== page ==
Commission Questions Sheriff on 'More Cops' Initiative - 8 News NOW

Commission Questions Sheriff on 'More Cops' Initiative

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LAS VEGAS -- Sheriff Doug Gillespie was in the hot seat Tuesday as Clark County commissioners grilled him over the so-called More Cops tax initiative.

It's supposed to help hire more officers, but the question being asked by many is how many of these new officers is the public really going to see?

The sales tax initiative passed in the legislature, but doesn't go into effect until commissioners approve it.

After the sheriff's pitch to them, it doesn't appear the commissioners are convinced just yet that the More Cops tax will translate into significantly more officers on the street.

Gillespie went to bat once again for his department.

"We have to work together to find solutions to this," the sheriff said.

Gillespie is urging the commission to approve the bill, which is expected to generate $30 million in sales tax for the Metro Police department to help hire additional officers.

When asked by Commissioner Steve Sisolak how many new officers the public would actually see in Clark County a year from now, Sisolak was surprised by his answer.

"I don't see us significantly increasing more than that which we have today," Gillespie said.

In response, Sisolak said, "So, there would be no significant increase a year from today?"

Gillespie replied, "No."

According to the sheriff, he needs to fill 22 vacant officers position with the tax revenue first, leaving room to add only about 80 new officers.

With the new police academy only recruiting 47 new officers, it begs the question: Where will the rest of the money go?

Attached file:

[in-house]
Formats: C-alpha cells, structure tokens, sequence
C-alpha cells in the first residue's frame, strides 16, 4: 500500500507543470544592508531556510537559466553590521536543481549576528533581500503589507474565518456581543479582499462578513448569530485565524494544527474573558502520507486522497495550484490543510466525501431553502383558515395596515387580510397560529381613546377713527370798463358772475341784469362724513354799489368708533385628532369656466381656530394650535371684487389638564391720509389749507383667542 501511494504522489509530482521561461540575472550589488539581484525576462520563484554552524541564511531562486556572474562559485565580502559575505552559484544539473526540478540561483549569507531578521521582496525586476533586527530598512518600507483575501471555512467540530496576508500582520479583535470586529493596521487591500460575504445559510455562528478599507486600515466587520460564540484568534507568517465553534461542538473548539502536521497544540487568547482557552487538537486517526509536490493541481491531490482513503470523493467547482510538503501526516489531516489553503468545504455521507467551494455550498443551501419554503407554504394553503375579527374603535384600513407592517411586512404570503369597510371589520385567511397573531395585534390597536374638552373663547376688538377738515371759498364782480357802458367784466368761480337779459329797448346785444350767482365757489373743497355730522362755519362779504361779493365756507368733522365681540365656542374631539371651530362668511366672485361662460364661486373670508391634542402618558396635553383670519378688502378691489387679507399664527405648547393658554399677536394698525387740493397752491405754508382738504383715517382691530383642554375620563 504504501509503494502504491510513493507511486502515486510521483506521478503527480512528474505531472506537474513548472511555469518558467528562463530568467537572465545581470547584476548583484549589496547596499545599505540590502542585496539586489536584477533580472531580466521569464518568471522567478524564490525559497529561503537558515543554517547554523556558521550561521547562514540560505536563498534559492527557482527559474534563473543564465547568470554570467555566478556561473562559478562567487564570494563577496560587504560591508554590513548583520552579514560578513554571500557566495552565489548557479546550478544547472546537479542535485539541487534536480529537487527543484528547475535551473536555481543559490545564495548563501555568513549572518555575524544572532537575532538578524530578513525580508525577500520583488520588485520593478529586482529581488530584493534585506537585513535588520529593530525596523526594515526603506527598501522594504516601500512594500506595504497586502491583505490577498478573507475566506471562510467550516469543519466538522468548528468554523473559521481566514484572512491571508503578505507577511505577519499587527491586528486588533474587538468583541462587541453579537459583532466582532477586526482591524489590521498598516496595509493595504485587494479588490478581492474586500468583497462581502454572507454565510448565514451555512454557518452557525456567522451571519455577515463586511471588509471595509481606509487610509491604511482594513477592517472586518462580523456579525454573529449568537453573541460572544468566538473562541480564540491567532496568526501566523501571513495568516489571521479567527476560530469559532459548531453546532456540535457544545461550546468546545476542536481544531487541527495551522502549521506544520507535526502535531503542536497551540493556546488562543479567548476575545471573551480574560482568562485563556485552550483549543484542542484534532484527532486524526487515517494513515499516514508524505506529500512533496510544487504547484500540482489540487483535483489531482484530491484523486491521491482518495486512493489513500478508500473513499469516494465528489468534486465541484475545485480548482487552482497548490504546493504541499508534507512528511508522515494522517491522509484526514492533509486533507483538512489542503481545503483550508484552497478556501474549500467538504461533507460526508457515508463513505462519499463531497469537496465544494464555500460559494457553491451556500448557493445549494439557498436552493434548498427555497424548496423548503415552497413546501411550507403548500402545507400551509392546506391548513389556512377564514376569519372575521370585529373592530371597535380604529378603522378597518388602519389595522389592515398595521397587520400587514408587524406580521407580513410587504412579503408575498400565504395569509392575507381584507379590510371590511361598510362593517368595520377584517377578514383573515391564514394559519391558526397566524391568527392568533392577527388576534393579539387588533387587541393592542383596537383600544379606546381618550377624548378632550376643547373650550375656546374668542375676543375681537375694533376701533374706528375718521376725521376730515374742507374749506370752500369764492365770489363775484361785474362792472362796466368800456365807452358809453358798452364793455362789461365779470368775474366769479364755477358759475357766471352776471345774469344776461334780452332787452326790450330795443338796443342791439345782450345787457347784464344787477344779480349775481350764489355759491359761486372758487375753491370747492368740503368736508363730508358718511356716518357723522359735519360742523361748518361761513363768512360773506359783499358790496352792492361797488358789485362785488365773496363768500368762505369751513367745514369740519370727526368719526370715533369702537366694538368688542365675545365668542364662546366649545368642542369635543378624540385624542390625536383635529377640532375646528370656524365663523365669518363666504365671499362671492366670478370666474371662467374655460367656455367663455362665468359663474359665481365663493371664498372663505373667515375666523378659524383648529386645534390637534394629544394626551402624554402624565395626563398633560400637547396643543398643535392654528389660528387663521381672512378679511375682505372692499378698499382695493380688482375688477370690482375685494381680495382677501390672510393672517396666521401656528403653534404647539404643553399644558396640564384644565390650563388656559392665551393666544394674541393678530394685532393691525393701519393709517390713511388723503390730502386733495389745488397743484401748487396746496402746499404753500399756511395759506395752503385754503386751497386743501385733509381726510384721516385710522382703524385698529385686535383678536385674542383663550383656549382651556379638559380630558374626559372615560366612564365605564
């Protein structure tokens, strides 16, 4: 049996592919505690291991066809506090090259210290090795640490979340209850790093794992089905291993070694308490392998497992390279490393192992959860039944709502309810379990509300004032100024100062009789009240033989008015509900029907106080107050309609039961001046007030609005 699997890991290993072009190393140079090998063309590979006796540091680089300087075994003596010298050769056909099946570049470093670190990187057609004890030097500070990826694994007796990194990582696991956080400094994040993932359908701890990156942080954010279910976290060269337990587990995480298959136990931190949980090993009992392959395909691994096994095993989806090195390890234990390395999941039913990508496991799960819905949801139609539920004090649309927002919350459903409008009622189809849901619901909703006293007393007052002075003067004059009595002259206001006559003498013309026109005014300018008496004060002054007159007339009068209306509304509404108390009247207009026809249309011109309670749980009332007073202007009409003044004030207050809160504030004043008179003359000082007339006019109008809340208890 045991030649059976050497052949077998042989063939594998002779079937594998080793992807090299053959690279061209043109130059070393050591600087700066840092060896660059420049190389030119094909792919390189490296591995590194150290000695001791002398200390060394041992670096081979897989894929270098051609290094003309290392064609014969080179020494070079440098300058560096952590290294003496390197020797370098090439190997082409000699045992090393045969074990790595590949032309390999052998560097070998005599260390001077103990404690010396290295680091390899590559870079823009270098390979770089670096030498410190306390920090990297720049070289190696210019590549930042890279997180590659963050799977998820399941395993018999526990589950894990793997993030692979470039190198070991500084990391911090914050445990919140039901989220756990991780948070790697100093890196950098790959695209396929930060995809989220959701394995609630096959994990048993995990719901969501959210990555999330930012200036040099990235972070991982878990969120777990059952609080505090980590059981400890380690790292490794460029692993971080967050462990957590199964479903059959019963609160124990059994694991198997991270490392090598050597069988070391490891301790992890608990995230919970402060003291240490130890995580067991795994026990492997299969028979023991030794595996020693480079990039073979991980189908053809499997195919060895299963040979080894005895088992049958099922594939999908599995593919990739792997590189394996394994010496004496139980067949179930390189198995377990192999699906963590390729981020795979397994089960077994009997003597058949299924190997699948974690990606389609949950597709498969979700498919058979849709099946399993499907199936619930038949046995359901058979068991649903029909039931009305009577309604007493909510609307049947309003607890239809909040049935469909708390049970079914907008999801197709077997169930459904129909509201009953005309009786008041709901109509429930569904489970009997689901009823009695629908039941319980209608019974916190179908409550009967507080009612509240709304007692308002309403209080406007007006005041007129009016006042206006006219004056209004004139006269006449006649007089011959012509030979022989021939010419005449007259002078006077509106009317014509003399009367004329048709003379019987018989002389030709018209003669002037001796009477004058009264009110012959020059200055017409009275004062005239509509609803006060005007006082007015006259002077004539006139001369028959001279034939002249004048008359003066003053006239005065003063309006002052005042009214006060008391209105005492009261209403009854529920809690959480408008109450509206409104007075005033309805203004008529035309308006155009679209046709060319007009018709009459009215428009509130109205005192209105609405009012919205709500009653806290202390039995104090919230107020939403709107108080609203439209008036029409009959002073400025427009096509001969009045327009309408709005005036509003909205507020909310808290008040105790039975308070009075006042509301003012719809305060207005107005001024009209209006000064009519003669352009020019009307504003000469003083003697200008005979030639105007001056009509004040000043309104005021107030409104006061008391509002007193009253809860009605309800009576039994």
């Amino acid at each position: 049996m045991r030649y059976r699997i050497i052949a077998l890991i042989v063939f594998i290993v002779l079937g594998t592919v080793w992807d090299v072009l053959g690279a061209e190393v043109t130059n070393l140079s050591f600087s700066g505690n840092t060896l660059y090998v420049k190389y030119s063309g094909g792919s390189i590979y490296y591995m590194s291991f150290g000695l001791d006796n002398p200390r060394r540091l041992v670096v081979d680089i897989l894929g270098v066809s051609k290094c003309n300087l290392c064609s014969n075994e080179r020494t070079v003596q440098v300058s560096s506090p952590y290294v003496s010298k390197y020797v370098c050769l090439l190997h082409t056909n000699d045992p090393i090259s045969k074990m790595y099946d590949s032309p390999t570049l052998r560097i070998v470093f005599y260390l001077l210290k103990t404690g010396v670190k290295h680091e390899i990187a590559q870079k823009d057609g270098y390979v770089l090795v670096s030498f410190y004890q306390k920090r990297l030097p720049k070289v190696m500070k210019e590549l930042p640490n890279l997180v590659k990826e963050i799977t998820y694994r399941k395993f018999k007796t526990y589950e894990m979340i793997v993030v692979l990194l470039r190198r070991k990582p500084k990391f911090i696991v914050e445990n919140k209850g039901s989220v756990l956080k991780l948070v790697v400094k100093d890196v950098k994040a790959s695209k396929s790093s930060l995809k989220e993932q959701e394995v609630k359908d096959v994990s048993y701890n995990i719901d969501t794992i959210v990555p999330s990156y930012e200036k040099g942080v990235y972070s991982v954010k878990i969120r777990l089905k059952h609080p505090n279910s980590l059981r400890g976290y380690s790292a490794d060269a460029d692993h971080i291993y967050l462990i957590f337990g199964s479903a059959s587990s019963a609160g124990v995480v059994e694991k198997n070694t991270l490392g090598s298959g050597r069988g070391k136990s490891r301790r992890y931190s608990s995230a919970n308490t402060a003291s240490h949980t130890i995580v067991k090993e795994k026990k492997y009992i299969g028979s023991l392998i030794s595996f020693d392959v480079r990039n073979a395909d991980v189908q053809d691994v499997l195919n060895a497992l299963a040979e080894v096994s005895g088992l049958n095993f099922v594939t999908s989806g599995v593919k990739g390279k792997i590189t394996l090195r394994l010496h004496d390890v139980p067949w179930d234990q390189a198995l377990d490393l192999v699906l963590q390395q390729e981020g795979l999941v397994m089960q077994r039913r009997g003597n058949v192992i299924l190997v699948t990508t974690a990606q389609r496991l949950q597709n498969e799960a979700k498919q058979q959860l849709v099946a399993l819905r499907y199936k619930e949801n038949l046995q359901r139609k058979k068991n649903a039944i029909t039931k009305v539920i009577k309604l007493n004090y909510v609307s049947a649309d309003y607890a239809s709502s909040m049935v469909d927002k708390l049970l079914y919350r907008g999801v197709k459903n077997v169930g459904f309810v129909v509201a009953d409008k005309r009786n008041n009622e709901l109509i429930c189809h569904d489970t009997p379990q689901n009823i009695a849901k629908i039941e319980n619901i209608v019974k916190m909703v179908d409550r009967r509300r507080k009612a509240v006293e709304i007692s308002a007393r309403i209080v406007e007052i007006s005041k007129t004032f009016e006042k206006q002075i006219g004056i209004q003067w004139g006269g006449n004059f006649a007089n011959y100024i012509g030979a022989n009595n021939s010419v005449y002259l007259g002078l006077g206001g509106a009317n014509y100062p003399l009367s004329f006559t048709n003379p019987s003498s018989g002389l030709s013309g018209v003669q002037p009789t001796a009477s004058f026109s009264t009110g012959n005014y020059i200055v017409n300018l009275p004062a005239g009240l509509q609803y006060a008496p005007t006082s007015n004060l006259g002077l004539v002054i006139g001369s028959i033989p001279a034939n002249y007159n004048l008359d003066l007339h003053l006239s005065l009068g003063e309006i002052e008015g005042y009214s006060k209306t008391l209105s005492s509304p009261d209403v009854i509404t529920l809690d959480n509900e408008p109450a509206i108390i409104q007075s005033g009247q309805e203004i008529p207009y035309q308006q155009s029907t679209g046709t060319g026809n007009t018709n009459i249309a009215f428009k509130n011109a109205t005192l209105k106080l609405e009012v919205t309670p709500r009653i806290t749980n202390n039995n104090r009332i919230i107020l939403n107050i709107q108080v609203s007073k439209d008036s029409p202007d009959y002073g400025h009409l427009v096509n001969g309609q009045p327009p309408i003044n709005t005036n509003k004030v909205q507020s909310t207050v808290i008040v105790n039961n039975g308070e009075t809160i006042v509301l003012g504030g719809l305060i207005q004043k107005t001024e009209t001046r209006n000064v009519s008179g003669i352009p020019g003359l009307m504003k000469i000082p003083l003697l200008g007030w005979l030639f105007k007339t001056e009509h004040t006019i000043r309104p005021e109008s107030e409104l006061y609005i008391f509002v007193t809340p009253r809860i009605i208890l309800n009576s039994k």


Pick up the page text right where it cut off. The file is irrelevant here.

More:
"If it just fills the budget hole and that's what the legislature is concerned with and you don't hire police officers, then they are not doing what they are asking us to do," Commissioner Chris Giunchigliani said.

The Legislature lifted language in the bill, giving Metro freedom to use the sales tax any way it wants. Some question whether Gillespie will use the tax money to fund things such as the new $20 million radio system. Another system, costing some $40 million, had to be ditched after problems with dropped calls and dead zones.

Gillespie insisted the tax money will only go to new officers, but Giunchigliani said it's clear more questions need to be asked.

"We don't want to be disingenuous to the constituents," Giunchigliani said. "That's why I haven't made a commitment or decision on how I would go with this."

The public will get to have their say on this issue. A public hearing has been scheduled for August 6.

The commissioners can make a decision on whether to pass the sales tax, which will essentially add about a penny to every $10 purchase, as soon as that day.

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